The Association of Colleges (AoC) is planning to launch a Brexit blueprint due to concerns over the effect on colleges of leaving the European Union, it has emerged today.
While much of the plans are yet to be decided, later this year, the AoC will release a series of recommendations on skills, outlining how Britain could move towards a more self-sufficient workforce post-Brexit. One of the key aims of the strategy will be to raise the profile and reputation of colleges nationally, according to the AoC.
Julian Gravatt, the organisation’s deputy chief executive, said: “Our decision to leave the European Union has cast a light on the shortfalls in workforce skills, especially with the likely slowdown in skilled immigration. This means that more must be done to support people to train and retrain over the duration of their careers.”
He added: “Colleges are well placed to upskill Britain’s workforce. Across the four nations, they provide high-quality academic, technical and professional education to young people, adults and employers.”
The news comes amid plans by the government to introduce a new migration system post-Brexit. The migration advisory committee has been tasked with providing the evidence base for the government’s future approach to who will be allowed come to, live and work in Britain.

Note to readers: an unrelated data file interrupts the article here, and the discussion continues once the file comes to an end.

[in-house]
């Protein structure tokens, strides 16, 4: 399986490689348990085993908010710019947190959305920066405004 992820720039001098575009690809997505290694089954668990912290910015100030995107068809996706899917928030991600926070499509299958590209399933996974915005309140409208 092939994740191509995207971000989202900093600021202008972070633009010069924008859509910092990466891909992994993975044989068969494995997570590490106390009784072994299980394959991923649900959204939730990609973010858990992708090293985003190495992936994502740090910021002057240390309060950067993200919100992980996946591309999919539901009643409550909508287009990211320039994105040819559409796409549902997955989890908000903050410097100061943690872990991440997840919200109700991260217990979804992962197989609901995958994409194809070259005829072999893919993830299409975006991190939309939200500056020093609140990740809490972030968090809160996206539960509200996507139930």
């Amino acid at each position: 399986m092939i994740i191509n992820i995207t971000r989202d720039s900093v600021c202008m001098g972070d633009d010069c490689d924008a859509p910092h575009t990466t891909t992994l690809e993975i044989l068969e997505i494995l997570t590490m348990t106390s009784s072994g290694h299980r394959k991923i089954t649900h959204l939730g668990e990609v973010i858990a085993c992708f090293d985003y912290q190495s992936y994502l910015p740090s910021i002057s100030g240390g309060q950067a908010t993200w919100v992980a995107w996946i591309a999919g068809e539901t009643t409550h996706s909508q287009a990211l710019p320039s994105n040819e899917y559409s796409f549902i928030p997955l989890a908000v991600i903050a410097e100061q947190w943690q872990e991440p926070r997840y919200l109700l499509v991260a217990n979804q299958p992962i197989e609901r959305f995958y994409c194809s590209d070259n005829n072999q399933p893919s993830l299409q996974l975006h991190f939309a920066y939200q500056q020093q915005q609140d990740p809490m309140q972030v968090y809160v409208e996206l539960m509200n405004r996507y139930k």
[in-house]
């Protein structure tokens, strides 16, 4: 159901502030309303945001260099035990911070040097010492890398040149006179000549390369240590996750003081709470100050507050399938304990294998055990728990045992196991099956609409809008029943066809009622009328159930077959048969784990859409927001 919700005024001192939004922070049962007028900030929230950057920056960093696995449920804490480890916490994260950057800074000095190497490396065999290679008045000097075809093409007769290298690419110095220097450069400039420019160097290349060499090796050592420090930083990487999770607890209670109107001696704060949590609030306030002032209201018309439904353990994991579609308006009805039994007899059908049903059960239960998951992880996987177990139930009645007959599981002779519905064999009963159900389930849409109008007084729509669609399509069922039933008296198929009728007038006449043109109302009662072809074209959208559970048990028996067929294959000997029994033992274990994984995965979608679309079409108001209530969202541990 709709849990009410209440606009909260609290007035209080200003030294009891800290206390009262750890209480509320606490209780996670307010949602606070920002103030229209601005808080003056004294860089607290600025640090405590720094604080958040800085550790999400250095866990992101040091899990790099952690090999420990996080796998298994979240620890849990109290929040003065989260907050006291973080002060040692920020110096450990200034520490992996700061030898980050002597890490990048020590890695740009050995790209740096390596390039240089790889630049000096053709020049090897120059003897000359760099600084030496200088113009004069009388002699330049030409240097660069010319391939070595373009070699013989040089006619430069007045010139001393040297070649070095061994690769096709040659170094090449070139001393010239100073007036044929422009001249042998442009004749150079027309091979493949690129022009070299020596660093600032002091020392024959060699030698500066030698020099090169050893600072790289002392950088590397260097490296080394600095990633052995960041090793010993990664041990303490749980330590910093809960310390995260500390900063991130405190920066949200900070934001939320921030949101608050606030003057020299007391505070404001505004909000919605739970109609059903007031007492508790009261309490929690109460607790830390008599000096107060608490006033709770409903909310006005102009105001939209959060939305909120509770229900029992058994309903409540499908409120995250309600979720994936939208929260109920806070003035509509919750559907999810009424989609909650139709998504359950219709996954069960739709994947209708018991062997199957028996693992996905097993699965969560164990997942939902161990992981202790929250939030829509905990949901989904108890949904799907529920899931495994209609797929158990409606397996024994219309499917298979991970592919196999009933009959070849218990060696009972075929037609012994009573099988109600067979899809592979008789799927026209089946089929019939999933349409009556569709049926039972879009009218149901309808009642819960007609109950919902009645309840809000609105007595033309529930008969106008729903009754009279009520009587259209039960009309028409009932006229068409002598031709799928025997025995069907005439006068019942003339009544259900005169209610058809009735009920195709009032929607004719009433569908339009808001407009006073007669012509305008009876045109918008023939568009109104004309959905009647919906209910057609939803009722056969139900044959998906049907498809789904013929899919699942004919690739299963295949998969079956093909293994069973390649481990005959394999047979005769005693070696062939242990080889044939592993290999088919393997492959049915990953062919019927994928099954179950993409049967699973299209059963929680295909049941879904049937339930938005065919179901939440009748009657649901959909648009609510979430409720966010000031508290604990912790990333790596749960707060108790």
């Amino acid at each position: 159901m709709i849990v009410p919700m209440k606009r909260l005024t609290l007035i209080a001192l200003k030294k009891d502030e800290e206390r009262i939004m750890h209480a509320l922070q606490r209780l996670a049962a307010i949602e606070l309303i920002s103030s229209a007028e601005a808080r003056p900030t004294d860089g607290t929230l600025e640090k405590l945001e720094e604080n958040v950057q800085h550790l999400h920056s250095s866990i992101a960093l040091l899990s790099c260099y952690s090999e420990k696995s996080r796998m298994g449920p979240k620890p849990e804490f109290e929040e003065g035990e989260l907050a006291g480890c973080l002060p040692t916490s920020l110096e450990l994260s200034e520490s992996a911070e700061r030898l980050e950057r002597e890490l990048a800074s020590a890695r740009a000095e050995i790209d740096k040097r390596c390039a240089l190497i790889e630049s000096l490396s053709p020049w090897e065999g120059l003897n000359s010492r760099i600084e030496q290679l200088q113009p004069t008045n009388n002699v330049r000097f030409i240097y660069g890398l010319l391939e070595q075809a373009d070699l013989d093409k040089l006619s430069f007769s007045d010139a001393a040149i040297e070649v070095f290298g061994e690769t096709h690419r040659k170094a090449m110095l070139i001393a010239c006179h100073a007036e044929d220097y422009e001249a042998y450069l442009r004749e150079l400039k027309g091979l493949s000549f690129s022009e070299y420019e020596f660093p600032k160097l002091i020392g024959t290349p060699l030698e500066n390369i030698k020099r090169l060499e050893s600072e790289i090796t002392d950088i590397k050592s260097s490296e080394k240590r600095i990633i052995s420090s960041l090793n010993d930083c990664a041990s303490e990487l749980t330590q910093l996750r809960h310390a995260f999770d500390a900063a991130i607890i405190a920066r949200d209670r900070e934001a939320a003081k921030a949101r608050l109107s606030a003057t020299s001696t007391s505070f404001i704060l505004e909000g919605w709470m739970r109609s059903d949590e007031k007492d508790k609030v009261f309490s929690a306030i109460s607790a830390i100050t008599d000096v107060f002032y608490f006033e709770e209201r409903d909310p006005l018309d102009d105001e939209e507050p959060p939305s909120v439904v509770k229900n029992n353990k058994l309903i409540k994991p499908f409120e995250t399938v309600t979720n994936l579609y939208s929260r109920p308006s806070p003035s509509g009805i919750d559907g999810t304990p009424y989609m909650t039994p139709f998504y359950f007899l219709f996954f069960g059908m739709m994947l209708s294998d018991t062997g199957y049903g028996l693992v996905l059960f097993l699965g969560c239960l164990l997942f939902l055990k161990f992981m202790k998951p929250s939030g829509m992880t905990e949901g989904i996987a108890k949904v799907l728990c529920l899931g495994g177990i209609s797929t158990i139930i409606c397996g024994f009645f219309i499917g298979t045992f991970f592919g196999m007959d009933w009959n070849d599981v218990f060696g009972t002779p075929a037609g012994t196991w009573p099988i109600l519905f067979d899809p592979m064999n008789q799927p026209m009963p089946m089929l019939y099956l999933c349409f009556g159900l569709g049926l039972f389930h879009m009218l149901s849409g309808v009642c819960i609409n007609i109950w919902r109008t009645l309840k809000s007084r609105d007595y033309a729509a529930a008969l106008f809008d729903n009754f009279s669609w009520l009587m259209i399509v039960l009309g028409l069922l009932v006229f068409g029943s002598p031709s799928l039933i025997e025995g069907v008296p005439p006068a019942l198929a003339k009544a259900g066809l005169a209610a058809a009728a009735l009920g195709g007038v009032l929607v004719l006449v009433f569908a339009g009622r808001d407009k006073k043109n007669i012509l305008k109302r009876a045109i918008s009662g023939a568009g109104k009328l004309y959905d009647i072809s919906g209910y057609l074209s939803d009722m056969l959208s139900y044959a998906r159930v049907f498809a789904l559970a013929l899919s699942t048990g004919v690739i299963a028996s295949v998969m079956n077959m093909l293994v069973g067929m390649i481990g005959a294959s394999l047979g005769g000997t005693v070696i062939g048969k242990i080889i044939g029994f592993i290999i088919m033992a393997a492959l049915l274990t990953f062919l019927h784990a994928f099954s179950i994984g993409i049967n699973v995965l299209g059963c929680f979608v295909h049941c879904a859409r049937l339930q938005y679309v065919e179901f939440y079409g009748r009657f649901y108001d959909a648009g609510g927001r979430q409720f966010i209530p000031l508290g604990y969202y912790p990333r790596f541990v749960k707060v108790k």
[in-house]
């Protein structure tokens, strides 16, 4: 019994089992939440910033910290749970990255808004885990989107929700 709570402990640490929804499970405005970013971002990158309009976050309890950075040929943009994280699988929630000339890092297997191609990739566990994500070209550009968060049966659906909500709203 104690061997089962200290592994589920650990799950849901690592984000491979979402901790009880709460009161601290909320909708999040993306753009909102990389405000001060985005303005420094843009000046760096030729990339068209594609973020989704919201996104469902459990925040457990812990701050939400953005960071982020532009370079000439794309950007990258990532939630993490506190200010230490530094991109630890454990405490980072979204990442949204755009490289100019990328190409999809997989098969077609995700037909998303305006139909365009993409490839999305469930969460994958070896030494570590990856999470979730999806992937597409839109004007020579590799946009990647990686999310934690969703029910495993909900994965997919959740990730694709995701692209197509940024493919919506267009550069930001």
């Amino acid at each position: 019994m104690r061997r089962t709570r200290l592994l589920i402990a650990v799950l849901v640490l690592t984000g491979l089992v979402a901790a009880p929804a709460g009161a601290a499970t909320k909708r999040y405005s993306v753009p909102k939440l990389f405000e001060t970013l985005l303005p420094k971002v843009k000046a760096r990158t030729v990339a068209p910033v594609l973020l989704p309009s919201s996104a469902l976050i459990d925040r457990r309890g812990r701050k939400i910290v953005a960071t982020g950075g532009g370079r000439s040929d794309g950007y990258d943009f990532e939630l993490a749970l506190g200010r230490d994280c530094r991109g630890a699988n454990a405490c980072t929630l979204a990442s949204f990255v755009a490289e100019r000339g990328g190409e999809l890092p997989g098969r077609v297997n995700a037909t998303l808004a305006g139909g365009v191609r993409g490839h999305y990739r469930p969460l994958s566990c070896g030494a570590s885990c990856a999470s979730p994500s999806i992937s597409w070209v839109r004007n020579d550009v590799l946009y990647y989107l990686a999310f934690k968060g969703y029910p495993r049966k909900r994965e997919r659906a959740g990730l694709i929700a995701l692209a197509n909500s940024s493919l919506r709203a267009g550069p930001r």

Growing concern over recruitment
In a submission to the committee, which is due to submit its final report later this year, the AoC warns: “We are concerned that the fall in the value of sterling, the changing perception in the attractiveness of the UK and the introduction of new controls on migration from the EEA may make it harder for colleges to recruit the staff they need.
"This, in turn, might make it difficult for colleges to provide the education and training needed to prepare and retrain people for a changing labour market.”
New data released by the migration advisory committee last week revealed that an analysis done by the Education and Training Foundation for the Department for Education showed that "approximately 6,600 members of the FE teaching workforce were from the EU”.
Writing in an interim report, released alongside the data, committee chair Alan Manning said: “Employers in all sectors are concerned about the prospects of future restrictions on EEA migration.”
He commented: “Any proposals for restrictions are likely to be opposed by many employers as increasing costs and bureaucracy. Some may regard this employer opposition as sufficient proof that any restrictions are misguided.”